When WannaCry dominated the headlines, manufacturers fell over one another to make a statement. On the whole, the comments can be divided into two groups. Some reminded customers that not patching software is negligent and others claimed that it simply would not have happened with their software/hardware/service. How true is this? One can hardly imagine that organizations such as hospitals or Deutsche Bahn would not have any protection software, employ incompetent administrators, or have not heavily invested in security technology.
Security products and services were almost certainly available to the affected organizations; however, they were unable to neutralize this threat. This does not mean that such products are functionally ineffective. Whether or not an anti-virus scanner failed to block a malicious e-mail attachment this time is irrelevant, it may still have easily blocked 5000 similar mails in the last month. It can’t be said often enough, so we’ll say it again once more here: Security is a process. It must be understood and applied at all levels, from employee awareness (be careful what you click) through the configuration of the firewall (only open ports that you really need) to the hardening end devices that have special tasks (why does a railway schedule display need CIFS/SMB?).
This is not new and WannaCry should not have had a chance, at least not in Germany and other highly developed countries, where there are enough expertise and financial resources to maintain high levels of IT security. However, IT security is still seen as an unnecessary limitation on personal and organizational freedom. Many believe that IT security is paralyzing and slowing down and Germany should be driving digitalization and not blocking progress with too many reservations. But now there are threats such as WannaCry, Carbanak, and Dridex and even intelligence services who have not been able to protect their own exploit libraries. Even if it slows things down and costs money: More security is needed than ever before. The only alternative is for companies to pay ransoms which is also a form of risk acceptance.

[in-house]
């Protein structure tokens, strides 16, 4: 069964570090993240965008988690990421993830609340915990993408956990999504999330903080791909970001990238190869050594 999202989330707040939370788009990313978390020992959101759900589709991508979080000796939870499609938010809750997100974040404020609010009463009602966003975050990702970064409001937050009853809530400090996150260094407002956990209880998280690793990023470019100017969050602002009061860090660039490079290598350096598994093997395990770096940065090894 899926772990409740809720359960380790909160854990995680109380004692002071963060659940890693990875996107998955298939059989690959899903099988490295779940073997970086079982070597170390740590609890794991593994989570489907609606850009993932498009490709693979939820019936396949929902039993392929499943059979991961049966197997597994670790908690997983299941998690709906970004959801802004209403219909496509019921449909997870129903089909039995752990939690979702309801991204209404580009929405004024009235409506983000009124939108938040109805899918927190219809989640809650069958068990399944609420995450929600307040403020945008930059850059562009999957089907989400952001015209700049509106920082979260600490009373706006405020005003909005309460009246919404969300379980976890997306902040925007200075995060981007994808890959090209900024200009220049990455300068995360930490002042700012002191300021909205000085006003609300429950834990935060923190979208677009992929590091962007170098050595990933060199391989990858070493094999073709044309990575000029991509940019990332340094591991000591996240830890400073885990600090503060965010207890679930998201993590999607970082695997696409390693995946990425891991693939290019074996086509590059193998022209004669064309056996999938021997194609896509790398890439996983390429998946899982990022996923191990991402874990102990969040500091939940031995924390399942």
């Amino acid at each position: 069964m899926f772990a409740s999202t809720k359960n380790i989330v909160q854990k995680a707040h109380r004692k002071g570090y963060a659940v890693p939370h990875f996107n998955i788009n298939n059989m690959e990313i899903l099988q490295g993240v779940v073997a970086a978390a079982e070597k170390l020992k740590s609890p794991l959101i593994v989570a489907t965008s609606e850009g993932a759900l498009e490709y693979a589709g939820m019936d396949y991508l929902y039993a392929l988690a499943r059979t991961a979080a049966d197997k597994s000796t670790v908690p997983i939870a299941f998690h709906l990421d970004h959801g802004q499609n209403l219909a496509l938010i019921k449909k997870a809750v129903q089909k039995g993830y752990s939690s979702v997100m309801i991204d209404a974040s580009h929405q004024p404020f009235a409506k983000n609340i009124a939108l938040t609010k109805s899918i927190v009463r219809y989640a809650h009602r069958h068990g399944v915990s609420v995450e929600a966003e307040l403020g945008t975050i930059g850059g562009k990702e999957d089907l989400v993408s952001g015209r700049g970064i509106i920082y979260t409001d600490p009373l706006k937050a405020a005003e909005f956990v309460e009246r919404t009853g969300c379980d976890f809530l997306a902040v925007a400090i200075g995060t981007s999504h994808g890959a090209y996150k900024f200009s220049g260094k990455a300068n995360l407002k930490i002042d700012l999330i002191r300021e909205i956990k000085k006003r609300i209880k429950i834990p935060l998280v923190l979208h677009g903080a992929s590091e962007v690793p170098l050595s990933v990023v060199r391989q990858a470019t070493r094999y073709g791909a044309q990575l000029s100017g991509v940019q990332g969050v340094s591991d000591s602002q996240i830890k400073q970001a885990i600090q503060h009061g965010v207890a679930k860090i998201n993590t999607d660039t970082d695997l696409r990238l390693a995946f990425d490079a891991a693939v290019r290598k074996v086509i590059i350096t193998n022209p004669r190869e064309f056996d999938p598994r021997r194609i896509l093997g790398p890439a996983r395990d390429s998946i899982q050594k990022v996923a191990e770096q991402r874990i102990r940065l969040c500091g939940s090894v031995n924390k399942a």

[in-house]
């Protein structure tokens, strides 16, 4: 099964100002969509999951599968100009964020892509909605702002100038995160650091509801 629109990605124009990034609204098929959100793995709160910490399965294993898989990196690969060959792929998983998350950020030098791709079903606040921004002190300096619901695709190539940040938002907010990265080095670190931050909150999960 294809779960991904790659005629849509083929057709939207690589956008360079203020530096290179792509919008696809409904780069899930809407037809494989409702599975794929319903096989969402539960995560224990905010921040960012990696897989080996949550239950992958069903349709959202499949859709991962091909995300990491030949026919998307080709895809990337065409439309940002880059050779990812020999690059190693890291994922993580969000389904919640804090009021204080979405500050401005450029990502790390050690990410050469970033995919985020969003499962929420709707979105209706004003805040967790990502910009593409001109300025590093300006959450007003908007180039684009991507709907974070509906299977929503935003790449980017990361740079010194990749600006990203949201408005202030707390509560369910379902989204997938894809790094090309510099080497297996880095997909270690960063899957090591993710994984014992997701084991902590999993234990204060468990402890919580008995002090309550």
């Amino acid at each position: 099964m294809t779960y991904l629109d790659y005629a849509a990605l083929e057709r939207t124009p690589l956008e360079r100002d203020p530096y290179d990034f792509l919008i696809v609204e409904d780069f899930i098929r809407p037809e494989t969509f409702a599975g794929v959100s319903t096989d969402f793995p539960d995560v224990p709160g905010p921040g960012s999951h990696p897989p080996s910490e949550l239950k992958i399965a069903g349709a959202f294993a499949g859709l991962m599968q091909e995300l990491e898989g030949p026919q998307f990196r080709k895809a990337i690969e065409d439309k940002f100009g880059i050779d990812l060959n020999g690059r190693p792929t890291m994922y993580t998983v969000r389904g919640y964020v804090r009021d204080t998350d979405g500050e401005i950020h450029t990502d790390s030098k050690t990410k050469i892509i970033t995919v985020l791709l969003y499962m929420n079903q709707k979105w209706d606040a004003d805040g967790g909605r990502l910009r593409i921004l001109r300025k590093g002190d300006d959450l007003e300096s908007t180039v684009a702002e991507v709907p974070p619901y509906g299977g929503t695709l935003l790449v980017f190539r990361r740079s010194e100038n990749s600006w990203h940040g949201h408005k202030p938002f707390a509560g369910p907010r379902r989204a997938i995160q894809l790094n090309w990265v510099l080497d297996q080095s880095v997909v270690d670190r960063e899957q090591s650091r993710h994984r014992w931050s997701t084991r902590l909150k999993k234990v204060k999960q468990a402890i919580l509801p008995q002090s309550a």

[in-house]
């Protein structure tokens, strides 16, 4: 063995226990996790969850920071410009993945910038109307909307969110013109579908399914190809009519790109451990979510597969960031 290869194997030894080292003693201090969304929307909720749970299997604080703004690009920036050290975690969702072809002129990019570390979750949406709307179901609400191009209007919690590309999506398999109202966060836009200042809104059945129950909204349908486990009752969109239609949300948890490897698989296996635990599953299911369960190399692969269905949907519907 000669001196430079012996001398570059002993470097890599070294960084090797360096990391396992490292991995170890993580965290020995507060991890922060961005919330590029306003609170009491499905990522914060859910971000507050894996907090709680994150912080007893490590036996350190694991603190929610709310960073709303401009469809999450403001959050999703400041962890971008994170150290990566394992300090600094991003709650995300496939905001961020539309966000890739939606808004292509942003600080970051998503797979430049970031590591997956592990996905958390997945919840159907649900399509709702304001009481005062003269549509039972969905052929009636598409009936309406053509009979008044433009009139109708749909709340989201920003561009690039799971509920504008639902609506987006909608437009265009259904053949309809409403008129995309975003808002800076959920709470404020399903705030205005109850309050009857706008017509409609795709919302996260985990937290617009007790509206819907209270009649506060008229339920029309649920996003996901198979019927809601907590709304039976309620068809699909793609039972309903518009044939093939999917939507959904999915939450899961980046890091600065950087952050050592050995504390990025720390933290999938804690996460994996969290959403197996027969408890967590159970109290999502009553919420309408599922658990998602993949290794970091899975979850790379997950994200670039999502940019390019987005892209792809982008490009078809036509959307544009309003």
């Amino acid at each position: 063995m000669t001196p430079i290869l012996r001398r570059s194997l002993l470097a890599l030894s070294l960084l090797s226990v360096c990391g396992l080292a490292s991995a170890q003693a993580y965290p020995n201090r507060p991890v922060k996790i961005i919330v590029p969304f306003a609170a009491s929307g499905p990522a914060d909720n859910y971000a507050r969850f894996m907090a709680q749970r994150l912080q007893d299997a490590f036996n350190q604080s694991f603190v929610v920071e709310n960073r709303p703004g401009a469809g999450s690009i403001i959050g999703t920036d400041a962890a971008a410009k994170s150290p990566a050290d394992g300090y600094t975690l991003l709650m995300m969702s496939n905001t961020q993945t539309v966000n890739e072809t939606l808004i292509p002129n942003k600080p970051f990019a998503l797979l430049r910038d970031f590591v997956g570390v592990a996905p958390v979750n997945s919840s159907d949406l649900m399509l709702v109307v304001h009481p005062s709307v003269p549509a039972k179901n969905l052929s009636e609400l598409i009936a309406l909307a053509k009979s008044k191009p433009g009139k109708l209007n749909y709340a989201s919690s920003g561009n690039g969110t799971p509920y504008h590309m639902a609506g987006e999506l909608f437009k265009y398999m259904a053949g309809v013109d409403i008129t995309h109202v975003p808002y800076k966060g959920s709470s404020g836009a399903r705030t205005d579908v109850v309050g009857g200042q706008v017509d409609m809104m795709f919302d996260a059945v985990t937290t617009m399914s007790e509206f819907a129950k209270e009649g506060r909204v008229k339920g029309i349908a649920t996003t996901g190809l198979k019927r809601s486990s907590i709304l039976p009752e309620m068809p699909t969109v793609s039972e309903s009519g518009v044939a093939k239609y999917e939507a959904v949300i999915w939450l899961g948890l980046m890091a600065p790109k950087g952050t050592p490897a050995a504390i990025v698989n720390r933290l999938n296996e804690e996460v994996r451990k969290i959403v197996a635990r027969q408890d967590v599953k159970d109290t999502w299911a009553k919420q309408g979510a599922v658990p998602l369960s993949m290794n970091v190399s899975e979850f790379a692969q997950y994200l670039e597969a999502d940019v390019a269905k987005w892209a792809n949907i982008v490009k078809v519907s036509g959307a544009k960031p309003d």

In response to the second claim from manufacturers suggesting that IT administrators must be more diligent in applying patches many in the IT industry will be left shaking their heads. Every administrator knows that they need to apply security fixes. Unfortunately, these fixes do not always work. Windows 7 which has the most WannaCry infections is notoriously unreliable in this regard. The Windows Update Service often fails and some updates are not installed at all, after other updates the system no longer works or settings are lost. All of this can be fixed but it delays the update process. Other Windows computers may not be patched for specific reasons. Some production systems cannot be restarted or the manufacturers of control software prohibit changes to the operating system to prevent voiding certification. Other applications, such as Adobe Acrobat or the Flash Player are another matter entirely. And Linux distributions are not completely safe, although issues on this platform are less common.
So what is the best advice for CISOs whether their organization was affected or not this time round? The threat potential is real and every day organizations are exposed to new attacks. Even if it leads to conflicts: CISOs must ensure an appropriate level of security and defend measures which may inconvenience employees and management for the greater good. The next round of ransomware is surely on its way.